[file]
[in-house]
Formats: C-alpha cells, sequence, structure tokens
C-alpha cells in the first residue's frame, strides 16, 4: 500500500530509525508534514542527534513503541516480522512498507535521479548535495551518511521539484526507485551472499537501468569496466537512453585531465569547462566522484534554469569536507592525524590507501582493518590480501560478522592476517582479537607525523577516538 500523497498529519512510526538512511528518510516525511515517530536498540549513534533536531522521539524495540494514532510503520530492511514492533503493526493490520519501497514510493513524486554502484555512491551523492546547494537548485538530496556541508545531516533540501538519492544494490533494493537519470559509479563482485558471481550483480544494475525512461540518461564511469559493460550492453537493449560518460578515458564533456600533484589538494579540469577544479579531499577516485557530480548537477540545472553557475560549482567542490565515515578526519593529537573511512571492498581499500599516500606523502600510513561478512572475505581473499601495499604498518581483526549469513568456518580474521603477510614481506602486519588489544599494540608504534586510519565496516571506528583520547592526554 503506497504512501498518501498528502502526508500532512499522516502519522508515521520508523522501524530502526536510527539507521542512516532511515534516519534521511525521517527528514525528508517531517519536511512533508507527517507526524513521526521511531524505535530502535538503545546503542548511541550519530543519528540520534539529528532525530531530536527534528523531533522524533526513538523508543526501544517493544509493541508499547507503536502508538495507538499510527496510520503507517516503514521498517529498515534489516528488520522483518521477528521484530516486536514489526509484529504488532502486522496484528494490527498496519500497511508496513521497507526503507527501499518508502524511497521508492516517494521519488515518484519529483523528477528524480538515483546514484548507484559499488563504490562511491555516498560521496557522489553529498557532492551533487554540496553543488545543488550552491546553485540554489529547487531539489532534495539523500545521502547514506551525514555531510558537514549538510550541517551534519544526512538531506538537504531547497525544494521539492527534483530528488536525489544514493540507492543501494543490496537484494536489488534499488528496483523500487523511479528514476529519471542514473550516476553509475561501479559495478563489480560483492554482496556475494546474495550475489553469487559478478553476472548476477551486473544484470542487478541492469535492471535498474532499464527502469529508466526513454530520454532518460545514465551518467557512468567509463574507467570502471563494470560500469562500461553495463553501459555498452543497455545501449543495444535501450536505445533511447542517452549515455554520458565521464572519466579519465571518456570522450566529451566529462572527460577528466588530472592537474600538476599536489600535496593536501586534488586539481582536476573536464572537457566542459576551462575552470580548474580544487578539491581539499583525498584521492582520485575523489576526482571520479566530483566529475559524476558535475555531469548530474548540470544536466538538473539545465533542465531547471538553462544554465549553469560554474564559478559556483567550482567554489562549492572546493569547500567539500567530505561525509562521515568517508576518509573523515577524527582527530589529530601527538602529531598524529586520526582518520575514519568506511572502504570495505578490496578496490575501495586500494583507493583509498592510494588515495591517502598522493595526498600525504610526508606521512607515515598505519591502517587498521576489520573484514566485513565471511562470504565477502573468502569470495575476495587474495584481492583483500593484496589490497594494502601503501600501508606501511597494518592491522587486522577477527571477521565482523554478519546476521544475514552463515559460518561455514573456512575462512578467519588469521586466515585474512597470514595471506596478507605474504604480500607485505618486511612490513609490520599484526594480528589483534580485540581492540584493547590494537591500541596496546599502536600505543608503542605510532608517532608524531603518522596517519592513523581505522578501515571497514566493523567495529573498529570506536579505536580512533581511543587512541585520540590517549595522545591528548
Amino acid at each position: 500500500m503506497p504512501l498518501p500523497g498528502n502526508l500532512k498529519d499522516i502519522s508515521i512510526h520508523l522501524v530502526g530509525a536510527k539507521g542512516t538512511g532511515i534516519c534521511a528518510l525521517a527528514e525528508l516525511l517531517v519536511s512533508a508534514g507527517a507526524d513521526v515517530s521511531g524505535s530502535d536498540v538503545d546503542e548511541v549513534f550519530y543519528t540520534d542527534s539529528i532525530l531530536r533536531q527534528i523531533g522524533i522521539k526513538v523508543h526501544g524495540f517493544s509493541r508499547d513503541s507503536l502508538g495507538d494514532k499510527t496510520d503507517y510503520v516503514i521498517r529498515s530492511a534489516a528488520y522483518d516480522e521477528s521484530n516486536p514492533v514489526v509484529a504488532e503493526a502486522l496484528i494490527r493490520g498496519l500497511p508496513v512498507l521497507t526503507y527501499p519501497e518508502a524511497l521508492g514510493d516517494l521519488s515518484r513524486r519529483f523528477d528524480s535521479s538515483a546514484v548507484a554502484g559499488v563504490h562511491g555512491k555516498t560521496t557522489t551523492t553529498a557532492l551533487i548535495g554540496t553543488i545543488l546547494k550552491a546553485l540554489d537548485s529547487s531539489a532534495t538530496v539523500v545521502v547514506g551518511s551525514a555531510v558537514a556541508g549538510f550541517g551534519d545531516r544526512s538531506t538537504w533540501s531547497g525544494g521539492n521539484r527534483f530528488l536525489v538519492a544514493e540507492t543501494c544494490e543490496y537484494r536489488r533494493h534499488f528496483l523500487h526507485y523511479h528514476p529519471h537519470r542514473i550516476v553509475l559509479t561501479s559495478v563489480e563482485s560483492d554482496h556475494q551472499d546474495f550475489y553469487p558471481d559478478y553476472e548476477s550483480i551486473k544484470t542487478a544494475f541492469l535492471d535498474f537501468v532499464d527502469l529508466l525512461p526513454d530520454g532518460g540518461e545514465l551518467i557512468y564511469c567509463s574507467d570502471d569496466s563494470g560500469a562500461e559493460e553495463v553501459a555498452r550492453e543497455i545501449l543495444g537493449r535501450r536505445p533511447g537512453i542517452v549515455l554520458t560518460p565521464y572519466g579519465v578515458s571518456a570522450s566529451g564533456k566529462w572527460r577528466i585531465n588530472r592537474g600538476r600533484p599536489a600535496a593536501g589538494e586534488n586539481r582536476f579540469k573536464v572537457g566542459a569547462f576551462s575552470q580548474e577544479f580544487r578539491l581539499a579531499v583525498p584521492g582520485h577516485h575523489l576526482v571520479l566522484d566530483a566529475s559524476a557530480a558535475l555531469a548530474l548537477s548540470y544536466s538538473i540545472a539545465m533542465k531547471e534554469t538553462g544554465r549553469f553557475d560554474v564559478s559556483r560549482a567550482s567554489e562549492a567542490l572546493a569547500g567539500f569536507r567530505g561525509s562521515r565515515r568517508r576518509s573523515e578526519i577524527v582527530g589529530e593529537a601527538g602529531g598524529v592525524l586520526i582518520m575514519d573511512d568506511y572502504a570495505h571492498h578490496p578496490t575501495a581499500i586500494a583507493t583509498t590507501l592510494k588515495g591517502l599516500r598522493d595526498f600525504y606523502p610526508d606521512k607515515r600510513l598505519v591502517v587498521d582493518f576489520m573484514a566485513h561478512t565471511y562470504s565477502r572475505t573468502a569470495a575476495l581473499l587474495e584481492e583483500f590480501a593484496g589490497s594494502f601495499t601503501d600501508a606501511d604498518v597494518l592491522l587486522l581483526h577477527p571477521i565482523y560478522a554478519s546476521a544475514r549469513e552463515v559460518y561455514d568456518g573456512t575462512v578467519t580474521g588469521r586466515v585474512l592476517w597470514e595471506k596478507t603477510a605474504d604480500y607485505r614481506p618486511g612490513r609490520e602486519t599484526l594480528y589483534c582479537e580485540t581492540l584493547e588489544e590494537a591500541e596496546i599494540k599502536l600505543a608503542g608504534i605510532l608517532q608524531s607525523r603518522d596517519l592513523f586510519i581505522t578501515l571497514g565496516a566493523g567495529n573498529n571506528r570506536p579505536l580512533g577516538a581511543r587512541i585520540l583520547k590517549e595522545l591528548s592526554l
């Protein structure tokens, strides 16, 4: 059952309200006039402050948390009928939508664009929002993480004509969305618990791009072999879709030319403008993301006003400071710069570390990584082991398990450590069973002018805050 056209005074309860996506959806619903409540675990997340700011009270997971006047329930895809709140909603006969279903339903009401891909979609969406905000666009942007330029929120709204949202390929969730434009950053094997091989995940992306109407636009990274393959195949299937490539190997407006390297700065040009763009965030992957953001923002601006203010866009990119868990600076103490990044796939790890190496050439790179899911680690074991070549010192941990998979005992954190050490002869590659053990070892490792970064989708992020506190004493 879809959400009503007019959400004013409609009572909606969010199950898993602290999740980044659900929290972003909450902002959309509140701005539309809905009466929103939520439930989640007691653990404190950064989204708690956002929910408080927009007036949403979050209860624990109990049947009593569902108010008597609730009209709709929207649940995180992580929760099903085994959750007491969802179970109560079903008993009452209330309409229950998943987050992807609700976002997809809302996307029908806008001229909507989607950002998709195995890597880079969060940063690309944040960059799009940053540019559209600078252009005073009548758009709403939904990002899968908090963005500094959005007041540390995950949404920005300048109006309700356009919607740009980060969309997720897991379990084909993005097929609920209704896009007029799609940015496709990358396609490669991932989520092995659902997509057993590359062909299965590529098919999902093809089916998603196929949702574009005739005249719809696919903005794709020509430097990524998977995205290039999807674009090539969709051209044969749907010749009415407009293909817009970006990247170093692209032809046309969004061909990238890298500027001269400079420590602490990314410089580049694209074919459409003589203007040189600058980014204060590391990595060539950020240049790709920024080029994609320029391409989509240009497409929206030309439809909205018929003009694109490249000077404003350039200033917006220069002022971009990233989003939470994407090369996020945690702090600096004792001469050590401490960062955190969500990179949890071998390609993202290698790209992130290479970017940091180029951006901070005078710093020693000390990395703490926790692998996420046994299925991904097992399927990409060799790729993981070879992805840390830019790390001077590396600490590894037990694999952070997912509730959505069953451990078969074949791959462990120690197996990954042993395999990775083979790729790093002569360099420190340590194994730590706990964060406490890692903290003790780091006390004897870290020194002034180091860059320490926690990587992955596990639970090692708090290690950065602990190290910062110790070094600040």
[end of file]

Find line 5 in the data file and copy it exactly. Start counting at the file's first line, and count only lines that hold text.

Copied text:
């Protein structure tokens, strides 16, 4: 059952309200006039402050948390009928939508664009929002993480004509969305618990791009072999879709030319403008993301006003400071710069570390990584082991398990450590069973002018805050 056209005074309860996506959806619903409540675990997340700011009270997971006047329930895809709140909603006969279903339903009401891909979609969406905000666009942007330029929120709204949202390929969730434009950053094997091989995940992306109407636009990274393959195949299937490539190997407006390297700065040009763009965030992957953001923002601006203010866009990119868990600076103490990044796939790890190496050439790179899911680690074991070549010192941990998979005992954190050490002869590659053990070892490792970064989708992020506190004493 879809959400009503007019959400004013409609009572909606969010199950898993602290999740980044659900929290972003909450902002959309509140701005539309809905009466929103939520439930989640007691653990404190950064989204708690956002929910408080927009007036949403979050209860624990109990049947009593569902108010008597609730009209709709929207649940995180992580929760099903085994959750007491969802179970109560079903008993009452209330309409229950998943987050992807609700976002997809809302996307029908806008001229909507989607950002998709195995890597880079969060940063690309944040960059799009940053540019559209600078252009005073009548758009709403939904990002899968908090963005500094959005007041540390995950949404920005300048109006309700356009919607740009980060969309997720897991379990084909993005097929609920209704896009007029799609940015496709990358396609490669991932989520092995659902997509057993590359062909299965590529098919999902093809089916998603196929949702574009005739005249719809696919903005794709020509430097990524998977995205290039999807674009090539969709051209044969749907010749009415407009293909817009970006990247170093692209032809046309969004061909990238890298500027001269400079420590602490990314410089580049694209074919459409003589203007040189600058980014204060590391990595060539950020240049790709920024080029994609320029391409989509240009497409929206030309439809909205018929003009694109490249000077404003350039200033917006220069002022971009990233989003939470994407090369996020945690702090600096004792001469050590401490960062955190969500990179949890071998390609993202290698790209992130290479970017940091180029951006901070005078710093020693000390990395703490926790692998996420046994299925991904097992399927990409060799790729993981070879992805840390830019790390001077590396600490590894037990694999952070997912509730959505069953451990078969074949791959462990120690197996990954042993395999990775083979790729790093002569360099420190340590194994730590706990964060406490890692903290003790780091006390004897870290020194002034180091860059320490926690990587992955596990639970090692708090290690950065602990190290910062110790070094600040």